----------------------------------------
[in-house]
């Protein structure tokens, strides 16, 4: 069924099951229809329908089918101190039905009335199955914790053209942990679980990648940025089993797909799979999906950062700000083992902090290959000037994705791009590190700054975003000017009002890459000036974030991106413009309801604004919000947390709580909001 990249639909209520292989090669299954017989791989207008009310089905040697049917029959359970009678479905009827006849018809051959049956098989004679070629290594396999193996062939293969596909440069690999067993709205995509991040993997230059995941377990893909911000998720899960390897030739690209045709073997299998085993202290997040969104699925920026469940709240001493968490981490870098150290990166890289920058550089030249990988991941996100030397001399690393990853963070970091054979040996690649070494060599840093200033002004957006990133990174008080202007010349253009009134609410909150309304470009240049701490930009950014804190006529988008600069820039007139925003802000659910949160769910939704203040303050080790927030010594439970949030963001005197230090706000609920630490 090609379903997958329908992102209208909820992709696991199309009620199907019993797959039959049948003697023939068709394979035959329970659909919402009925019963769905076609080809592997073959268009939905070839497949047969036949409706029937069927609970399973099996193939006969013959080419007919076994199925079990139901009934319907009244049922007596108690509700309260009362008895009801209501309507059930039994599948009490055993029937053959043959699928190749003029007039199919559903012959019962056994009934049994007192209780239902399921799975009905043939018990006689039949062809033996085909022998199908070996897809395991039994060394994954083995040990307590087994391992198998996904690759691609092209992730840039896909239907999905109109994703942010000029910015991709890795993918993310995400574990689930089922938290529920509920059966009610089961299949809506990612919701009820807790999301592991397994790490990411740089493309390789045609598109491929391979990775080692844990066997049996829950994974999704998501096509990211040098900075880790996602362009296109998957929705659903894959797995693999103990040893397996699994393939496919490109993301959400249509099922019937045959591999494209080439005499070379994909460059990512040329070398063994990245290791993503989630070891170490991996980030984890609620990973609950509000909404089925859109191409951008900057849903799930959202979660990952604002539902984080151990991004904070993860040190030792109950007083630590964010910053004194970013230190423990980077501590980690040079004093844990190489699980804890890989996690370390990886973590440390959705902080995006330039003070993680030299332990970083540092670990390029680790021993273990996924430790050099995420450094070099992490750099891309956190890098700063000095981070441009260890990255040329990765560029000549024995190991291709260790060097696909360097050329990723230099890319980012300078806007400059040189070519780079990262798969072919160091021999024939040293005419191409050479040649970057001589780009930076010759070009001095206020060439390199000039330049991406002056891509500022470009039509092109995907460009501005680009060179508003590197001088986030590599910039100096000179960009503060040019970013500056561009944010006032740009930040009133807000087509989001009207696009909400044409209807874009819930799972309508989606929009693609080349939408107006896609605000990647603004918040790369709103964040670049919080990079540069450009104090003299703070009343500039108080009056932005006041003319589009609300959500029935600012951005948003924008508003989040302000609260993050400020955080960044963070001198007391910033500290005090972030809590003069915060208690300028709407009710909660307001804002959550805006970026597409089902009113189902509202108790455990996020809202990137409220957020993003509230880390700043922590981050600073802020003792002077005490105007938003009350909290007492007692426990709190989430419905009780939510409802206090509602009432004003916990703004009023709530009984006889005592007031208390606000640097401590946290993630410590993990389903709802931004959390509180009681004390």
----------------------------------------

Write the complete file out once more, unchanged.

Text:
[in-house]
């Protein structure tokens, strides 16, 4: 069924099951229809329908089918101190039905009335199955914790053209942990679980990648940025089993797909799979999906950062700000083992902090290959000037994705791009590190700054975003000017009002890459000036974030991106413009309801604004919000947390709580909001 990249639909209520292989090669299954017989791989207008009310089905040697049917029959359970009678479905009827006849018809051959049956098989004679070629290594396999193996062939293969596909440069690999067993709205995509991040993997230059995941377990893909911000998720899960390897030739690209045709073997299998085993202290997040969104699925920026469940709240001493968490981490870098150290990166890289920058550089030249990988991941996100030397001399690393990853963070970091054979040996690649070494060599840093200033002004957006990133990174008080202007010349253009009134609410909150309304470009240049701490930009950014804190006529988008600069820039007139925003802000659910949160769910939704203040303050080790927030010594439970949030963001005197230090706000609920630490 090609379903997958329908992102209208909820992709696991199309009620199907019993797959039959049948003697023939068709394979035959329970659909919402009925019963769905076609080809592997073959268009939905070839497949047969036949409706029937069927609970399973099996193939006969013959080419007919076994199925079990139901009934319907009244049922007596108690509700309260009362008895009801209501309507059930039994599948009490055993029937053959043959699928190749003029007039199919559903012959019962056994009934049994007192209780239902399921799975009905043939018990006689039949062809033996085909022998199908070996897809395991039994060394994954083995040990307590087994391992198998996904690759691609092209992730840039896909239907999905109109994703942010000029910015991709890795993918993310995400574990689930089922938290529920509920059966009610089961299949809506990612919701009820807790999301592991397994790490990411740089493309390789045609598109491929391979990775080692844990066997049996829950994974999704998501096509990211040098900075880790996602362009296109998957929705659903894959797995693999103990040893397996699994393939496919490109993301959400249509099922019937045959591999494209080439005499070379994909460059990512040329070398063994990245290791993503989630070891170490991996980030984890609620990973609950509000909404089925859109191409951008900057849903799930959202979660990952604002539902984080151990991004904070993860040190030792109950007083630590964010910053004194970013230190423990980077501590980690040079004093844990190489699980804890890989996690370390990886973590440390959705902080995006330039003070993680030299332990970083540092670990390029680790021993273990996924430790050099995420450094070099992490750099891309956190890098700063000095981070441009260890990255040329990765560029000549024995190991291709260790060097696909360097050329990723230099890319980012300078806007400059040189070519780079990262798969072919160091021999024939040293005419191409050479040649970057001589780009930076010759070009001095206020060439390199000039330049991406002056891509500022470009039509092109995907460009501005680009060179508003590197001088986030590599910039100096000179960009503060040019970013500056561009944010006032740009930040009133807000087509989001009207696009909400044409209807874009819930799972309508989606929009693609080349939408107006896609605000990647603004918040790369709103964040670049919080990079540069450009104090003299703070009343500039108080009056932005006041003319589009609300959500029935600012951005948003924008508003989040302000609260993050400020955080960044963070001198007391910033500290005090972030809590003069915060208690300028709407009710909660307001804002959550805006970026597409089902009113189902509202108790455990996020809202990137409220957020993003509230880390700043922590981050600073802020003792002077005490105007938003009350909290007492007692426990709190989430419905009780939510409802206090509602009432004003916990703004009023709530009984006889005592007031208390606000640097401590946290993630410590993990389903709802931004959390509180009681004390």